“Awkward” was the first word that came to Manu Ginobili’s mind a week ago when asked what life might be like for Gregg Popovich with him, Tim Duncan and Tony Parker all gone. It’s a word that can probably be extended to the viewing experience for Spurs fans after being conditioned through decades of the same clockwork excellence and wholesome, normcore vibes. Whatever group stepped into that void was always going to feel out of place in some meaningful way, and the Kawhi Leonard situation did nothing to help the transition.
So begins Year One of the long-anticipated and at-least-a-little-awkward post-Big Three Era. You could make the case for simply backdating the LaMarcus Aldridge Era to the start of last season, but that would be cheating. July’s mega trade and the exits of Tony Parker, Ginobili and Kyle Anderson make 2018 the real sea change. The Spurs had perennially brought back over 80,000 combined minutes of “corporate knowledge”, a number that dropped below 30,000 in 2018-19. The diminished continuity and familiarity have lowered expectations, the 50-win baseline replaced by a galling 43.5 over/under from Vegas. Will they outperform that number? Probably, if you go by Pop’s track record. Should we hold them to the usual championship-or-bust standard? Probably not.
The Spurs will move forward with a squad composed of two stylistically polarizing stars, aged 33 and 29, flanked by a serviceable crew of vets, journeymen, and players on rookie contracts. It’s by no means a rebuild, but it is a reset, with new lessons to learn, new ground to make up, and new rules for how we think and talk about the team.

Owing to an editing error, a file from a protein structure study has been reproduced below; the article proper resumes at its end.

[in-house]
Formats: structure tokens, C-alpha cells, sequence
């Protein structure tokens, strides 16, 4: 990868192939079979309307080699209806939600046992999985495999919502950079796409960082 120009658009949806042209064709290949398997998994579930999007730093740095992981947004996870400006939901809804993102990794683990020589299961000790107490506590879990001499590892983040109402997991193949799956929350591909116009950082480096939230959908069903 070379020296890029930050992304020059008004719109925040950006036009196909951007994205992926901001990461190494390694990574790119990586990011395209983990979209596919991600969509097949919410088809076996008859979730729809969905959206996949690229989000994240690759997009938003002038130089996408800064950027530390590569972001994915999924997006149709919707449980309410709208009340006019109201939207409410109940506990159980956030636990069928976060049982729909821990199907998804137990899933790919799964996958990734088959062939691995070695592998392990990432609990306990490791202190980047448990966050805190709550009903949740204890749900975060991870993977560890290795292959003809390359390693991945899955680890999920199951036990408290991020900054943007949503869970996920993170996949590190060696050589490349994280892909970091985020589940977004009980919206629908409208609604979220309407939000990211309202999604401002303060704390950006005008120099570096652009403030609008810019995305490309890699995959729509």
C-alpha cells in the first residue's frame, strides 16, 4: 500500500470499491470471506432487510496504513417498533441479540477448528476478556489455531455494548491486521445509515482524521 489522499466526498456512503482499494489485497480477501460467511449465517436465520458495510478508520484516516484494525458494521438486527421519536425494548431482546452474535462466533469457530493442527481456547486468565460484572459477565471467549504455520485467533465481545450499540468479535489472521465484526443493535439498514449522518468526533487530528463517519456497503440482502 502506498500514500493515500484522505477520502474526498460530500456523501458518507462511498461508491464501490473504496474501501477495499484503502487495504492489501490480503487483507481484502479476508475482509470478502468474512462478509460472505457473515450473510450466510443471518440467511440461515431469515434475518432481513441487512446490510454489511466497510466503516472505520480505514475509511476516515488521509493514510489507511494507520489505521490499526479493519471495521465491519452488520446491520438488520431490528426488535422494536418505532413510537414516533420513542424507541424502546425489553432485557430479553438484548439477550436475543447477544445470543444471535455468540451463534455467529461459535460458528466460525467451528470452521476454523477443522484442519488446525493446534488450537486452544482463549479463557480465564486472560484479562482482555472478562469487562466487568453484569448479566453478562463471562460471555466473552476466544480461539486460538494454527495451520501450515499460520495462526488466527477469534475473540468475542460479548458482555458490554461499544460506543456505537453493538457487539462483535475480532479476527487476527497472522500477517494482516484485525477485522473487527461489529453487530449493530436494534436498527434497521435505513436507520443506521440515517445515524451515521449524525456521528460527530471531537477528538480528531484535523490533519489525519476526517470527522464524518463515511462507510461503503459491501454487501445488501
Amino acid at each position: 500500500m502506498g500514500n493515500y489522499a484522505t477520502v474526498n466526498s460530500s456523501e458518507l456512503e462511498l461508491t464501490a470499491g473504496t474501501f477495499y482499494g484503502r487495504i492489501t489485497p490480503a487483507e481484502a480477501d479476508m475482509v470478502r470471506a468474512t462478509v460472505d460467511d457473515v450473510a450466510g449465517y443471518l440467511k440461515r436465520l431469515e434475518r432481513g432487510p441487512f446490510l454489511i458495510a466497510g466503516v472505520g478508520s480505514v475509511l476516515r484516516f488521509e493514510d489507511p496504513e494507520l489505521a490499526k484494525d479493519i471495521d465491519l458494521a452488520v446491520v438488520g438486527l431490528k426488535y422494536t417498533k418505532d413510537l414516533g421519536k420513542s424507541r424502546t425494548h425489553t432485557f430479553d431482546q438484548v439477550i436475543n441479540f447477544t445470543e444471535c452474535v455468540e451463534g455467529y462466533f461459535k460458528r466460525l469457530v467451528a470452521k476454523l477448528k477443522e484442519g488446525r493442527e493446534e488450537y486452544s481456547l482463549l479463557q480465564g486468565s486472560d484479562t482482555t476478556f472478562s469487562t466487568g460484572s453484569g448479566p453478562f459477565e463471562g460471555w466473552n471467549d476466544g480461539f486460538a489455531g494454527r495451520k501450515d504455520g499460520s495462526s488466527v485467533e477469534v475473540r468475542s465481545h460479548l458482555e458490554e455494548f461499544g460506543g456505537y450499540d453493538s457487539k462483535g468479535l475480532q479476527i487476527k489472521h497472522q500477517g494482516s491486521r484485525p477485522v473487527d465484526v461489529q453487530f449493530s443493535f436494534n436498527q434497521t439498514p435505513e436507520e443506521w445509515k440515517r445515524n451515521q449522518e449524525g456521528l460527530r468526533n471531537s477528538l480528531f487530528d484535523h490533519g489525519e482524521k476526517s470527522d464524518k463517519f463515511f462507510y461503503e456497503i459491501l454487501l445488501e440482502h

These are normal conditions for most NBA teams, but in San Antonio they feel uncharacteristically prosaic. Spurs fans are used to a gestalt that thrives on patiently developed hive-mind play, steamrolling opponents through cold, rote execution. Those assumptions can be parked, at least for the time being. We don’t know what these Spurs are.
And that’s fine. In the place of one overarching team narrative, we have a roster full of players at intriguing points of their own career arcs which are deserving of more attention.
Aldridge continues his transition from ill-fitting second banana to unlikely franchise torchbearer. He’ll play alongside fellow All-NBA Second Teamer DeMar DeRozan, a Toronto exile with a well-known chip on the shoulder and the ability to turn the Spurs into a dreadnought of 18-footers. What Aldridge lacks in charisma and willingness to engage with the media, Dejounte Murray has in spades. The third-year guard has voiced a desire to be the next great Spur, and he’ll need to round out the handful of fundamental deficiencies that stand in his way. Rudy Gay’s betting on his remaining, rehabilitated potential with another one-year deal while the Spurs are betting on Davis Bertans to be more than a situational specialist. The further down the depth chart you go, the more you see how each player’s individual journey will help shape whatever the collective identity of this team will be.
This isn’t to say everything that we’ve come to consider Spurs-y is gone. Pop’s presence will ensure that selflessness, accountability and growth remain points of emphasis, and we’re sure to see elements of both the offense and defense endure. Yet while “the program,” as Pop calls it, will provide a valuable framework in which to grow, it’ll be the players’ individual arcs — and the organization’s acumen for adaptation — that determine whether this season becomes any more than a footnote in the franchise canon.
One of the draws of a truly new team, even one with lower expectations, is to see what elements of the previous era are retained and what new dynamics are added. Veterans like Aldridge, Pau Gasol and Patty Mills provide the foundation. If DeRozan assimilates on both ends of the court, this team’s floor should be set; if guys like Murray and Derrick White continue along their anticipated trajectories, the ceiling gets a boost.
Neither is guaranteed to happen, which is part of what should make next season both tantalizing and, probably, awkward at times. Either way it’ll be refreshingly new territory in San Antonio, and it should be fun to watch.